Chief Scientist -- Michael Black
Radar/Doppler Scientist -- Frank Marks/Sim Aberson
Cloud Physics --Neal Dorst
Workstation -- Peter Dodge/Paul Leighton
This document is divided into 3 sections (Each section is written by the Chief Scientist):
Hurricane Edouard was forecast to be at the same intensity (category 3) as the previous day and HRD decided to repeat the EVMSE experiment. The storm was closer to St. Croix (about 400 nmi to the NE) which would allow for more time to perform the coordinated eyewall passes. Since the mission on September 26 went so well, we were to fly the same pattern with NOAA42 at 14,000 ft radar altitude and NOAA43 at 10,00 ft. A figure four dual Doppler/survey pattern would be flown at the beginning and end of the mission. Complete coverage of the eyewall would be made with tandem radial legs into and out of Edouard's eye. We decided to use 60 nmi leg lengths instead of 75 nmi that we used the day before.
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Takeoff from St. Croix was at 1624 UTC and NOAA43 flew to the initial point of the figure 4 at 1746 UTC, ~75 nmi to the west of the eye. We performed the figure four pattern first heading east through the eye at 1805, then after an upwind leg to the NW, we flew through the eye at 1902 and finished on the south side at 1919. Flight-level winds were 120 kts in the eastern and western eyewall, 130 kts in the northern eyewall and 95 kts in the south eyewall. The minimum central pressure was estimated to be ~945 mb, 5-7 mb higher than the day before. Edouard had a cloudy (at flight-level) eye about 20 nmi in diameter surrounded by multiple rainbands on the north and east side with stratiform precipitation on the south. After finishing the figure four, we hooked up with NOAA42 about 60 nmi to the SE of the eye, preparing to head NW through the eyewall with NOAA42 above us. A total of 8, coordinated radial legs were flown through Edouard's eyewall, each rotated 60° and which covered all octants of the storm. Several large and strong up- and downdrafts (-18 to 20 m/s) were encountered during the legs and echo tops frequently exceeded 15 km. Both convective and stratiform precipitation was sampled in the eyewall and adjacent rainbands. The minimum pressure fell to 938 mb during the middle of the flight (2203 UTC) before rising to 942 mb an hour later. Maximum flight-level winds of 135 kts were found in the north and east eyewall. The tandem legs were finished at 2225 on the east side of the storm and an abbreviated figure four pattern was flown before heading back to St. Croix at 2328.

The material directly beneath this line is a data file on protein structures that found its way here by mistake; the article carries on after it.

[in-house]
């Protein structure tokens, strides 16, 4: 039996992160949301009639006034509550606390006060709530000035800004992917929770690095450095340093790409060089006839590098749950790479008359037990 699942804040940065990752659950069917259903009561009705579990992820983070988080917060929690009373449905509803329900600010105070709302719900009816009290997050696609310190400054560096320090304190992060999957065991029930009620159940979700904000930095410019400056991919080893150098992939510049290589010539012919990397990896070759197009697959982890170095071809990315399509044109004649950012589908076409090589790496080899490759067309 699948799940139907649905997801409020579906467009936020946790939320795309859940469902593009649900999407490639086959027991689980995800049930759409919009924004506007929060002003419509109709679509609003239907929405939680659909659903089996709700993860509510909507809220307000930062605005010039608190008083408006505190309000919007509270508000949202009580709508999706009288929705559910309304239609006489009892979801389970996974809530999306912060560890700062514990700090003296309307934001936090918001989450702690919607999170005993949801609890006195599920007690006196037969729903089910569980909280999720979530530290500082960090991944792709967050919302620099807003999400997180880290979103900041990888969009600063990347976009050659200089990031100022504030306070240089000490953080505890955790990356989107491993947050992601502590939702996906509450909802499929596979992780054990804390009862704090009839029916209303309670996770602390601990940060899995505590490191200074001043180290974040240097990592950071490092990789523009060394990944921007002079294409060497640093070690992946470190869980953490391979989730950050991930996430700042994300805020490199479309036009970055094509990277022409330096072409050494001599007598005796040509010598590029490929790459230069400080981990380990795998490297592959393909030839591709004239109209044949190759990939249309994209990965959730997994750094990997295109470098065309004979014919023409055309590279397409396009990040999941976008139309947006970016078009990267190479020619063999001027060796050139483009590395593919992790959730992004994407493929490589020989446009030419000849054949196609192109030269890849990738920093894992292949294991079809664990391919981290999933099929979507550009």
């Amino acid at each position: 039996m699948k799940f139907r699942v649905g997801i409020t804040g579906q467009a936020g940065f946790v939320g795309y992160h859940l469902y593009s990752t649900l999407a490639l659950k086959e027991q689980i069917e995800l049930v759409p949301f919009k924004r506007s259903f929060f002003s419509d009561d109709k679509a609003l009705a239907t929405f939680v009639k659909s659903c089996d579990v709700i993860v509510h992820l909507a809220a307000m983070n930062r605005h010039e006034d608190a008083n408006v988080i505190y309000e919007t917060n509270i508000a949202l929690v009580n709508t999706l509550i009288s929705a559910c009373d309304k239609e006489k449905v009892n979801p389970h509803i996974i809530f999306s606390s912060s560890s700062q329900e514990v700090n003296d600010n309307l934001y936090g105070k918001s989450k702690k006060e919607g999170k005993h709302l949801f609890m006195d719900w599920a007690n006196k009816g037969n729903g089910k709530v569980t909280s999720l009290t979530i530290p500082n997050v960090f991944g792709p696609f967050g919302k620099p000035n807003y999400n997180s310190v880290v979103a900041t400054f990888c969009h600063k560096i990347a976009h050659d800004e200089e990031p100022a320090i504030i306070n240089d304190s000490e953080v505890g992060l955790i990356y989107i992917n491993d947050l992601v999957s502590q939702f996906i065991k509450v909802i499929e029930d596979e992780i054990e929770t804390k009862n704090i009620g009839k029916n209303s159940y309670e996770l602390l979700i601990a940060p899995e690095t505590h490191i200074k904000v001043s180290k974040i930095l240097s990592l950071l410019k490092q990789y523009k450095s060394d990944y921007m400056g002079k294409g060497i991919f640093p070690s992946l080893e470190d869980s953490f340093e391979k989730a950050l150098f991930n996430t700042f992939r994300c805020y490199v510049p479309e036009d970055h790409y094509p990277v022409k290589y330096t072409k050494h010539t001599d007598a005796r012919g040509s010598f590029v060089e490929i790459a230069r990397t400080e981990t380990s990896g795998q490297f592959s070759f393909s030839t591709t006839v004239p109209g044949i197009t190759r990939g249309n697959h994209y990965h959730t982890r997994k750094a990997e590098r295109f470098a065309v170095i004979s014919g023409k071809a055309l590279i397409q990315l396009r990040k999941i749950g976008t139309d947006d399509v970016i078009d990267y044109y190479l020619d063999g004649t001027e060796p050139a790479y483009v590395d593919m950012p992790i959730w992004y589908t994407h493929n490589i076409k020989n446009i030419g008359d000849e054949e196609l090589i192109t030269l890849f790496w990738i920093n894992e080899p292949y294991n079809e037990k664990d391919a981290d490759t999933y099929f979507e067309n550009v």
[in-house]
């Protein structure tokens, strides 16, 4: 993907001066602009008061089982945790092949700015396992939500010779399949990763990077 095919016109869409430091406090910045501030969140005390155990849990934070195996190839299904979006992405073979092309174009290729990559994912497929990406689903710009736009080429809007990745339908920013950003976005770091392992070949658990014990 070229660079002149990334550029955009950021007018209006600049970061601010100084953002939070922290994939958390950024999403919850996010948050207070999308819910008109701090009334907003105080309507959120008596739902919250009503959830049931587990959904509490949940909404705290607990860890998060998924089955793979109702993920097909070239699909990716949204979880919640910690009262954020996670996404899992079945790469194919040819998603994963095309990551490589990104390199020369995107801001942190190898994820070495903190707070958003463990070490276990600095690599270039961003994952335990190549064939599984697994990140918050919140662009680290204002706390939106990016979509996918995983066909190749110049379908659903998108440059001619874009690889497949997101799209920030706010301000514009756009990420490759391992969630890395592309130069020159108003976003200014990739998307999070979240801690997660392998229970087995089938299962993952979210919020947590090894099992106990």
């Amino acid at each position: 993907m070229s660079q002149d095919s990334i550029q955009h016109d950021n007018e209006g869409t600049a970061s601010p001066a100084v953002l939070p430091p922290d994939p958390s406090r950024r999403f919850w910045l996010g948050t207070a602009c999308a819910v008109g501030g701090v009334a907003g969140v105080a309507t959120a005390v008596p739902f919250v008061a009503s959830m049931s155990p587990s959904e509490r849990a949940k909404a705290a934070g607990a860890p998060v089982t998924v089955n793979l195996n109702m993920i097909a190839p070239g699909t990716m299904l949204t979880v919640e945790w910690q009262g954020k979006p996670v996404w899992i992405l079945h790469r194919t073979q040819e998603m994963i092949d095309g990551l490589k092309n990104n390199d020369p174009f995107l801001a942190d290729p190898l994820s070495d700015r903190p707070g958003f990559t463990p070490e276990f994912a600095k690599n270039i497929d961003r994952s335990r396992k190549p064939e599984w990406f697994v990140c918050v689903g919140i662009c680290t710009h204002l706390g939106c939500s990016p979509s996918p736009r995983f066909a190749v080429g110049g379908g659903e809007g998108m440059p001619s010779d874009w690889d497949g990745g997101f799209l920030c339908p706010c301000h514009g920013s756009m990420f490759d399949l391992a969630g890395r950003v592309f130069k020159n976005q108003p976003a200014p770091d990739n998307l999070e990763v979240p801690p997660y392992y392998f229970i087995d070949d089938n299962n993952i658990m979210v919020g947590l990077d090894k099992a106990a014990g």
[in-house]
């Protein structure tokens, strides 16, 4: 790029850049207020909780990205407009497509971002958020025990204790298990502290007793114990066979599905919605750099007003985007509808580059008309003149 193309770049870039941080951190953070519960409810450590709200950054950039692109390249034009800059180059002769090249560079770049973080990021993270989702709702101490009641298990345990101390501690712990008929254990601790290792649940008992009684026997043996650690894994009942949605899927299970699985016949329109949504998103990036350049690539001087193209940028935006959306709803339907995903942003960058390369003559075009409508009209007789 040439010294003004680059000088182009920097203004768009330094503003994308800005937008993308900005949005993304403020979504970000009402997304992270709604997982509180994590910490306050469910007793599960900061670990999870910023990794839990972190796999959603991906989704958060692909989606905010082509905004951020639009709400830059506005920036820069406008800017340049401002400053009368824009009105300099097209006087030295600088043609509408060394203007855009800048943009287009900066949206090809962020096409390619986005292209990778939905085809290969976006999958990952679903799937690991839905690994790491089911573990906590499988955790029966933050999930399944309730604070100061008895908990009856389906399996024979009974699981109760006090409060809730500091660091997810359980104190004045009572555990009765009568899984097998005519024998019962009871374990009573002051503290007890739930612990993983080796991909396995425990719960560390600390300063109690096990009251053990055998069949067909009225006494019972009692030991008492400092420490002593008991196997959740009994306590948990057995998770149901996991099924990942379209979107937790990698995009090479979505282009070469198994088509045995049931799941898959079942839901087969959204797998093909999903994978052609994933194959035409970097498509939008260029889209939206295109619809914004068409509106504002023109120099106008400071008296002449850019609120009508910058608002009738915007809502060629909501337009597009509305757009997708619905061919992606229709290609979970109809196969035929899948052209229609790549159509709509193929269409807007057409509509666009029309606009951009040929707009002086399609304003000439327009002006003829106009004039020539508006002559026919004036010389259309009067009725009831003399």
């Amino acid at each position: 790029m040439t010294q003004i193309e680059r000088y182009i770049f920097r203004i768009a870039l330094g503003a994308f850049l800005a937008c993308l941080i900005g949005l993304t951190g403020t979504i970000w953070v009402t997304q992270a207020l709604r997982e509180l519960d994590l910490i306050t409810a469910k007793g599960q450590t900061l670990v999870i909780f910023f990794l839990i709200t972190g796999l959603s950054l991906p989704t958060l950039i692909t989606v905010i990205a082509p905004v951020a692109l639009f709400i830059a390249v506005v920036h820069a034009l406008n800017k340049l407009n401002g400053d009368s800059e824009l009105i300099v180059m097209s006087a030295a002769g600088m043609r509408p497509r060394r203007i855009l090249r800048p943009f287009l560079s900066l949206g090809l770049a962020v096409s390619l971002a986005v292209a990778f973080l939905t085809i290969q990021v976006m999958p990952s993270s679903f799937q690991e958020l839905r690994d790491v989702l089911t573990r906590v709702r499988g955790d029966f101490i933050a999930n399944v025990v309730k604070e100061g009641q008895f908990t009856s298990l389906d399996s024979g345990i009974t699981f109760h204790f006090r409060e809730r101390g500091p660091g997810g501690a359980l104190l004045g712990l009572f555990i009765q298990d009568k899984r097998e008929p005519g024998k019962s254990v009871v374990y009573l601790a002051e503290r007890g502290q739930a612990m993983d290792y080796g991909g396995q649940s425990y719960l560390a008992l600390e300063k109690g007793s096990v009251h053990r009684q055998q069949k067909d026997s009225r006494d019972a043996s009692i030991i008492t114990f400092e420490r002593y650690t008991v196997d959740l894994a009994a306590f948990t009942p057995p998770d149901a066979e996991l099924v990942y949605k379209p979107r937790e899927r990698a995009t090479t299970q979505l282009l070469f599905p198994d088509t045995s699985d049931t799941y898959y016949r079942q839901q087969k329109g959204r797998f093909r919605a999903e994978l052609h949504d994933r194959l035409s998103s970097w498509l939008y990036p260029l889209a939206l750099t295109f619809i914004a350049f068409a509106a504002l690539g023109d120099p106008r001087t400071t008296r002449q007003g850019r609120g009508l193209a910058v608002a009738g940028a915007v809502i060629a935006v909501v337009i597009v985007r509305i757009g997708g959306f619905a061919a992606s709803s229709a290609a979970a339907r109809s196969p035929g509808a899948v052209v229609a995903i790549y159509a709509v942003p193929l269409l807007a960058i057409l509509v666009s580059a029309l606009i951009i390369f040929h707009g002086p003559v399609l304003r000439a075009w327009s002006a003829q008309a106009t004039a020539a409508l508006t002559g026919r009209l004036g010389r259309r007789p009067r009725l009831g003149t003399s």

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The second day in Hurricane Edouard provided an excellent opportunity to fly a follow-up EVMSE experiment. Not only was the radar signature ideal with widespread deep convection but intensity changes were occurring that might be able to be related to the observed vertical motion structure. A wide variety of vertical velocity events were sampled that contained several large and strong up- and downdrafts. The data collected on both days should be invaluable for the ongoing study of tropical cyclone vertical motions and asymmetries.
The radar system went down for brief periods, but not during any critical times, otherwise the equipment and crew performed well.
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